India’s court marriages are solemnized under two acts: the Hindu Marriage Act (54), and the Special Marriage Act (54). The Special Marriage Act, 1954 is deemed to be the law that governs Indian court marriages. An Indian male can marry an Indian female, regardless of caste, religion, creed, or other characteristics. You can also perform it between an Indian man and a foreigner. Court Marriage is not a traditional ceremony. Both the parties can apply directly to the Marriage Registrar to perform and register the marriage and to Get Court Marriage certificate.
There is a difference between marriage under the Special Marriage Act (or Hindu Marriage Act)
The Special Marriage Act is applicable to Indian citizens, regardless of whether the Hindu Marriage Act applies. These laws require that both the parties and their families, guardians, or witnesses appear before the Registrar. They must appear within one month of the date of marriage.
- The 1954 Special Marriage Act had three main objectives.
- In certain cases, to arrange a special type of marriage.
- Registering specific marriages
- To grant a divorce.
These are the persons covered by the Act:
- Anybody, regardless of religion.
- The Special Marriage Act, 1954 allows the following to marry: Muslims, Buddhists, and Hindus, Christians, Jews, Christians, or Sikhs.
- This act allows inter-religious marriages to be made.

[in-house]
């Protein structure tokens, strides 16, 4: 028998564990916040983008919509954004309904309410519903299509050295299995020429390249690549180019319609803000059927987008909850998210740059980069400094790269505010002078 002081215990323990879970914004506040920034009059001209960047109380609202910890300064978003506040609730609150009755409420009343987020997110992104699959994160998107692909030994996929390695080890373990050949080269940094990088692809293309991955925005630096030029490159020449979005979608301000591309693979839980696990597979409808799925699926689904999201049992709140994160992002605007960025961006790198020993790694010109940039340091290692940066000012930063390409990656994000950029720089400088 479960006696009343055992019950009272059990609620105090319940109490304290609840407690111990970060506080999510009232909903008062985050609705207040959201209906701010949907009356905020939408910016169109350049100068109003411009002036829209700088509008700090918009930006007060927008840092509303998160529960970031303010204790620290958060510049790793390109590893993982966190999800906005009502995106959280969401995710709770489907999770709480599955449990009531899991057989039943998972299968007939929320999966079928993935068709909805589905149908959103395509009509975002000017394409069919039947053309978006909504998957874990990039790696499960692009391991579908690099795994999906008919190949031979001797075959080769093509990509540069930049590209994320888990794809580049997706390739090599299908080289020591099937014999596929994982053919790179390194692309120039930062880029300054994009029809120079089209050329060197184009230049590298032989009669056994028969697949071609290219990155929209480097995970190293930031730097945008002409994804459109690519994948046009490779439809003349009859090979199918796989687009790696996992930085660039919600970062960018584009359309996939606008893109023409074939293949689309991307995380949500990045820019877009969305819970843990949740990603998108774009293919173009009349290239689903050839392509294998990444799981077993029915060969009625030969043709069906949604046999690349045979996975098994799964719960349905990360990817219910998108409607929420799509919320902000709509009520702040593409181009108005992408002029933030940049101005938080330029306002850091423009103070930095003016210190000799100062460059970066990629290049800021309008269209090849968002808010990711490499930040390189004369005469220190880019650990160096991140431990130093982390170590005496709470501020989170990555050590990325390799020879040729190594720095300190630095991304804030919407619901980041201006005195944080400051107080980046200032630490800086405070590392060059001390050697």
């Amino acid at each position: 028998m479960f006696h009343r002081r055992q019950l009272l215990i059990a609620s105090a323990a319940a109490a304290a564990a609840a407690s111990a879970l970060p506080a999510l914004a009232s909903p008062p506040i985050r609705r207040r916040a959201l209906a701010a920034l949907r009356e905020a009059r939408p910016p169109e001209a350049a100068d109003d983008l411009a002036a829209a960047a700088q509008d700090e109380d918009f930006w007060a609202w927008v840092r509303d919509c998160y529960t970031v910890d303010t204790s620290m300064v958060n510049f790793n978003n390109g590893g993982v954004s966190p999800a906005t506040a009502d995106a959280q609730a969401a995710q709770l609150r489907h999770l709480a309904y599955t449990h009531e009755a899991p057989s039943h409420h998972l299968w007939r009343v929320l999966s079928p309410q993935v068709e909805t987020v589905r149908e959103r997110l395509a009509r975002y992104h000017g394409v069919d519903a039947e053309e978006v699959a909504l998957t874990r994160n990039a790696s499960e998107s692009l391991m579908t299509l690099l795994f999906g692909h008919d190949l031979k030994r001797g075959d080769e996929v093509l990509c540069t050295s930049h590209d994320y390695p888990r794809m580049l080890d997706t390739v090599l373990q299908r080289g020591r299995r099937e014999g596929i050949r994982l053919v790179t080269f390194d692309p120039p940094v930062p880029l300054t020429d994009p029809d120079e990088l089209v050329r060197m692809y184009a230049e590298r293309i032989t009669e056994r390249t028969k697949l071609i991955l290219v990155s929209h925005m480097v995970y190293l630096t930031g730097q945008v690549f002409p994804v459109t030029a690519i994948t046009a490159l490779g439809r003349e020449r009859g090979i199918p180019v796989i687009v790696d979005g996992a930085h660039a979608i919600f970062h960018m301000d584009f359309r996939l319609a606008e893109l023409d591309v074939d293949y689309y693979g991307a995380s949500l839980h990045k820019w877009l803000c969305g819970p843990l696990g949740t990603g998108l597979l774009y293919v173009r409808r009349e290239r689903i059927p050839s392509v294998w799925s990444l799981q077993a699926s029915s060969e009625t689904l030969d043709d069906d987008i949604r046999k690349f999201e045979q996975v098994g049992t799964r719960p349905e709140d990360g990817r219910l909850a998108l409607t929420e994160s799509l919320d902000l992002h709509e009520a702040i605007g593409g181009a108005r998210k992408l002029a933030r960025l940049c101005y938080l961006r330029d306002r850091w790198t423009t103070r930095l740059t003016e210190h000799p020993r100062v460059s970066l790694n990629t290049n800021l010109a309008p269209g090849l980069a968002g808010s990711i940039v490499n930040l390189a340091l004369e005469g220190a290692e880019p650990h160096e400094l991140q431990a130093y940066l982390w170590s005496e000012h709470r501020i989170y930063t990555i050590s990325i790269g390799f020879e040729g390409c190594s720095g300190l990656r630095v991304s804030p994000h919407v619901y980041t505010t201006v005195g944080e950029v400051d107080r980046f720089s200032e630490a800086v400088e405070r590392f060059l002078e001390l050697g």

- Indian nationals living abroad can become citizens of Indian territory.
- Indian Nationals residing abroad
The Act’s Requirements for Marriage
- Since marriage under the 1954 Special Marriage Act is a civil contract, there are no requirements regarding rites or ceremonies.
- A living spouse should not be allowed to join either party.
- Both spouses should be able and willing to consent. Each spouse must have a clear mind and be able to consent to the marriage.
- While both spouses must be able to consent, they should not be suffering from any mental disorder.
- The Male must have reached 21 years of age, while the females should reach 18.
Notice of Intention to Marry
The parties must give written notice to the District Marriage Officer if they wish to have a marriage solemnized by this Act. It must be sent to the Marriage Officer in the district where at least one party to the marriage resides for no less than 30 calendar days from the date such notice was given.
Opposition to Marriage
Any person may object to the marriage within 30 days of publication of any notice under sub-section (2) of Section 6.
The marriage can be made official after the 30 day period, provided it has not been objected to previously under sub-section (1).
Declaration by Parties and Witnesses
The declaration form in the Third Schedule of this act must be signed by the parties and three witnesses before the marriage can be solemnized. The marriage officer must sign the declaration in their presence and it shall be countersigned by him.
Place and Form of Solemnization
You can have your marriage ceremony done at the office or at a distance that is mutually agreed upon by both parties. It should be binding for both parties unless it has been agreed to in the presence and testimony of the Marriage Officer.
Certificate of Marriage
The marriage certificate shall be considered conclusive evidence that the ceremony has been legally solemnized according to this act.
After the marriage is solemnized, a Marriage Officer will enter a certificate in accordance with the format he has indicated in a book.